Most of us teach our young kids not to swear. This is very natural, as we want them to use language appropriately and swearing can be unpleasant, disrespectful and, at times, very hurtful. We want to teach them to speak properly, to communicate well, before they venture into the murky world of foul language. If you write children’s books, this is one of the thorniest areas to navigate – the restraints are tight enough in Ireland and the UK, but look towards the US market and you have to cut back even further.
I write for different age groups and with different publishers, and standards vary slightly from company to company, even from editor to editor, but it is largely decided by what is considered acceptable in schools. And schools can tolerate very little in the way of bad language. For books aimed at primary school level, you’d be lucky to get away with terms like: ‘bloody’, ‘flippin”, ‘crap’, ‘damn’ or even the mildest blasphemy. What can be accepted in the classroom comes down to an individual teacher’s judgement and they regard it as a practical issue; feature this language in books used in school and it’s feared the kids will start using it in class. And nobody wants kids swearing at teachers – that way lies educational armageddon. And children’s publishers want to sell into schools, ‘cos that’s a big part of their market. So the writers who work with those publishers willingly conform to those expectations.
I’d be delighted if books were the biggest influence on a child’s language. As with any subject that we are reluctant to broach with our kids, like nudity and sex, for example (which I’ve already written about), when we fail to provide the necessary information, children go looking for it elsewhere. They’re going to pick up stuff from other kids around them, and from us, their parents, of course, in those moments when we fail to censor our own language, but it doesn’t stop there. Even with the best filters in the world (which we normally fail to apply), kids will pick up words on the web that would have us wincing in social anguish. Which is fair enough – I mean, hardly any of us learned our meatiest obscenities from reputable sources.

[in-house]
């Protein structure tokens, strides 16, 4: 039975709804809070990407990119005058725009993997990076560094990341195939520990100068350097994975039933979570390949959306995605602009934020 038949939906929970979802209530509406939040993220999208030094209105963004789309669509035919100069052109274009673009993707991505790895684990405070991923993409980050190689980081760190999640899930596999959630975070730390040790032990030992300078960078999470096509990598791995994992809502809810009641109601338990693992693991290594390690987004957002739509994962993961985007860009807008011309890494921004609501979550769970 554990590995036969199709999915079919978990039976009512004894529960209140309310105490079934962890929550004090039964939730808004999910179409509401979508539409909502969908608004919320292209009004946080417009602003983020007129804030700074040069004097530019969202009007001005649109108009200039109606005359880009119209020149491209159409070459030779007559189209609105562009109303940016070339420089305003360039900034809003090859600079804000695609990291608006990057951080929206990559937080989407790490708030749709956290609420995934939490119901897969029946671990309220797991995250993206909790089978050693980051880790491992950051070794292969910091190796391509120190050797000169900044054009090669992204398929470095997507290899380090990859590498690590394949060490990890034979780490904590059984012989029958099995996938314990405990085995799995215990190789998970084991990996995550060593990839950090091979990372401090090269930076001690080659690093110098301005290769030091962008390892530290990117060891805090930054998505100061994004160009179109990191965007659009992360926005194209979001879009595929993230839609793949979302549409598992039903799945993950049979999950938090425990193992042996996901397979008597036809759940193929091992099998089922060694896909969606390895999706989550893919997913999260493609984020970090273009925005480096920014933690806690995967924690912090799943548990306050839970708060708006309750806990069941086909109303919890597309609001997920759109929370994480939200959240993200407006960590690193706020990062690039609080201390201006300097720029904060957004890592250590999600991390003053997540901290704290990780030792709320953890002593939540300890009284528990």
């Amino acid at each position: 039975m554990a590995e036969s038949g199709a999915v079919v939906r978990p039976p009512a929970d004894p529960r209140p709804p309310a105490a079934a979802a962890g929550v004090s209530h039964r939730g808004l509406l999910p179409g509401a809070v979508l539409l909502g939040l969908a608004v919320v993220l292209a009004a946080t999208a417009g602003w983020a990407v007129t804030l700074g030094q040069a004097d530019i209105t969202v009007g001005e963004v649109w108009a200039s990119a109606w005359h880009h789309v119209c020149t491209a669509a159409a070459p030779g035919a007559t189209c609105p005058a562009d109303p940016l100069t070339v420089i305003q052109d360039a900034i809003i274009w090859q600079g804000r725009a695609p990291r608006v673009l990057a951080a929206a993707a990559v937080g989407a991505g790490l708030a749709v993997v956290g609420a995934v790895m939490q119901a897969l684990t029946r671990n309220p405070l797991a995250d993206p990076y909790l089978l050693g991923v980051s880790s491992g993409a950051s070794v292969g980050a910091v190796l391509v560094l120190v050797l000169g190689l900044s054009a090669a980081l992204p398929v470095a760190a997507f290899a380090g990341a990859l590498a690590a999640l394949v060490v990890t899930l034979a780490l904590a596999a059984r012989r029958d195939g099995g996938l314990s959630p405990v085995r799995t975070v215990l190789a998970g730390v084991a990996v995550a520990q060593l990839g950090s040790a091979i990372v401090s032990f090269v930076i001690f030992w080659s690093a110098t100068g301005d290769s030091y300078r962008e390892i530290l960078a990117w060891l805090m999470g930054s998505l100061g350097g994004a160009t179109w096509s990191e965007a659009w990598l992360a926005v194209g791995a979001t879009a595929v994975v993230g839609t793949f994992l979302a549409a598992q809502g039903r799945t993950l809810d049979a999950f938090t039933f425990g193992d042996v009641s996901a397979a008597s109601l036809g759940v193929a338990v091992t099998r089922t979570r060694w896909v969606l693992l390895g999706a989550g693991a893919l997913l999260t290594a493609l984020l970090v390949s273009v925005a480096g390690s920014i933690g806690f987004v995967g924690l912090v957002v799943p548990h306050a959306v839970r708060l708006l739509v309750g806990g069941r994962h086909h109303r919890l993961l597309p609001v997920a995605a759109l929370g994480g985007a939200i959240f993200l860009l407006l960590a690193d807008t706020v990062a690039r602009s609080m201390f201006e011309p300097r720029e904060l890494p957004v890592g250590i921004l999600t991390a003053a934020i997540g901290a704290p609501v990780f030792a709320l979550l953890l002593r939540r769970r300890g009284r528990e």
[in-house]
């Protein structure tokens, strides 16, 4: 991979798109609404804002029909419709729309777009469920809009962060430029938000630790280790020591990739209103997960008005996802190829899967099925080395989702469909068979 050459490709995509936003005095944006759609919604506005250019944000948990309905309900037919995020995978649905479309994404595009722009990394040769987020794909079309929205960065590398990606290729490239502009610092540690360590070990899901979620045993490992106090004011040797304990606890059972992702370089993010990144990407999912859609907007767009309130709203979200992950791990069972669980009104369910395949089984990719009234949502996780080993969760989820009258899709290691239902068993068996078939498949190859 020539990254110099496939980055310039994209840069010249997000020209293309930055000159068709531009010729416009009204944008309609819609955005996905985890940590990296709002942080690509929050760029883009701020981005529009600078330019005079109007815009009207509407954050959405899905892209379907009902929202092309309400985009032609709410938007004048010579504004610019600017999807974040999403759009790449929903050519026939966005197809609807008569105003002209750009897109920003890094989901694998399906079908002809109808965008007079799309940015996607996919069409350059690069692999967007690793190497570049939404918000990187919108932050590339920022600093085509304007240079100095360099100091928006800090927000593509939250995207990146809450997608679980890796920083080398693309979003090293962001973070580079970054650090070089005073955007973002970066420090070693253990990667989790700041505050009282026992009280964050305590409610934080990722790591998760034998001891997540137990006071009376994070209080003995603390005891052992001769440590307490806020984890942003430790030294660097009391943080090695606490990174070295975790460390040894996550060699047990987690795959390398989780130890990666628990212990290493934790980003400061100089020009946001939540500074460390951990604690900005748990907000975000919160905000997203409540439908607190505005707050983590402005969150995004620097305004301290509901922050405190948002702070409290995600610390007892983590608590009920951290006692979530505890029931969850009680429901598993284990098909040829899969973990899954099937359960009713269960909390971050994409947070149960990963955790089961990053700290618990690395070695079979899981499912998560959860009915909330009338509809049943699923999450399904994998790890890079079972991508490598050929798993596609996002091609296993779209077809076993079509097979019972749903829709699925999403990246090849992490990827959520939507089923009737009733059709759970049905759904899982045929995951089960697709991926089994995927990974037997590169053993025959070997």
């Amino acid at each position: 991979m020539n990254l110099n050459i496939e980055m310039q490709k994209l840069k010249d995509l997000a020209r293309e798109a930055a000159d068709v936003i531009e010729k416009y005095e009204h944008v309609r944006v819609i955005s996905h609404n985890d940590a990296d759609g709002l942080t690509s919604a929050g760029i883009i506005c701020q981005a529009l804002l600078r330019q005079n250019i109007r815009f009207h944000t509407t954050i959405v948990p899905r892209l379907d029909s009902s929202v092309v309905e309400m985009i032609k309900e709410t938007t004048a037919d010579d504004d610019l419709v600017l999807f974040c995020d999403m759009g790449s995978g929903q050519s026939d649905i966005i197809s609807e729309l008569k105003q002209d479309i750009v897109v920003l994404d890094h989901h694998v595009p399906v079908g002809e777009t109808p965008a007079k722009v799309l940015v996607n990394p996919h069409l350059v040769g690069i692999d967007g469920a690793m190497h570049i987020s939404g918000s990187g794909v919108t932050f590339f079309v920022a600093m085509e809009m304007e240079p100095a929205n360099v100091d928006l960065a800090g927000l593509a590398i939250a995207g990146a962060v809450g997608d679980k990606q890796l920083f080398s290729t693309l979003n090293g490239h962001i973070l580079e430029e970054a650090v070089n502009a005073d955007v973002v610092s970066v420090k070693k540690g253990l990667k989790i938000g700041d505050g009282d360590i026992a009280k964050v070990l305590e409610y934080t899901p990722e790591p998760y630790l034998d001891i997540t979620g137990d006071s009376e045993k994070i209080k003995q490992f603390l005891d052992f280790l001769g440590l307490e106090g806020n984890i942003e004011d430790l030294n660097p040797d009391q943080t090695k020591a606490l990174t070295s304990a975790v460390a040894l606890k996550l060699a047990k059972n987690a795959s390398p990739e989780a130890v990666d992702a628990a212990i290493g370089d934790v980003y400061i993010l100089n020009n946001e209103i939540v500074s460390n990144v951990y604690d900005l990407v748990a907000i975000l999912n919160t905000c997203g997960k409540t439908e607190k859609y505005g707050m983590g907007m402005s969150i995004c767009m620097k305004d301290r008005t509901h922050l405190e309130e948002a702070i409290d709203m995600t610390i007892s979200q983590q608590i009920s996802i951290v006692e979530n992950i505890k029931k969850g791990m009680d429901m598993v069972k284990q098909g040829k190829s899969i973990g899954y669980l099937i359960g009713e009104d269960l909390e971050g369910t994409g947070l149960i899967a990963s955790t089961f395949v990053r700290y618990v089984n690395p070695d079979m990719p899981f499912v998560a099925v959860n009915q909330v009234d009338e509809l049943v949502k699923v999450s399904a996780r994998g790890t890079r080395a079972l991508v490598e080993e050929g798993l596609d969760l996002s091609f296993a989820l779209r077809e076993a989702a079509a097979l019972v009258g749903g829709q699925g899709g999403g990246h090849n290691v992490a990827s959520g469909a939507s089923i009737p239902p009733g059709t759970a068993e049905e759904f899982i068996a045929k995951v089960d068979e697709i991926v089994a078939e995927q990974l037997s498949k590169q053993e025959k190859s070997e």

But their range of sources is infinitely wider than when most of us were young and what’s more, the stakes are far higher. Because once they get involved in social networks, they’re not just talking, they’re publishing. Everything they say is accessible to a potentially huge audience and could cause much greater hurt, offence or misunderstanding. And could be permanently on display.
The range of influences on teenagers’ language, for instance, is enormous – and I think it’s making them more sophisticated as a result, both in terms of vocabulary and comprehension. They are more aware of the nuances of language, more conscious of how they use it, because they are exposed to so many people who use it well. But in terms of understanding the potential consequences of what they might say, most of them are way behind where they need to be. And given that media-savvy celebrities, politicians and other public figures are constantly being caught out and made to suffer for it, we can’t hope to train young people not to say stupid things online. I’m a forty-two-year-old professional writer, more conscious than most of the meaning of words, and I still spew more verbal shite than I’d like to admit.
Not here, obviously. These are pearls, I’m giving you here. Pearls, I tell ya.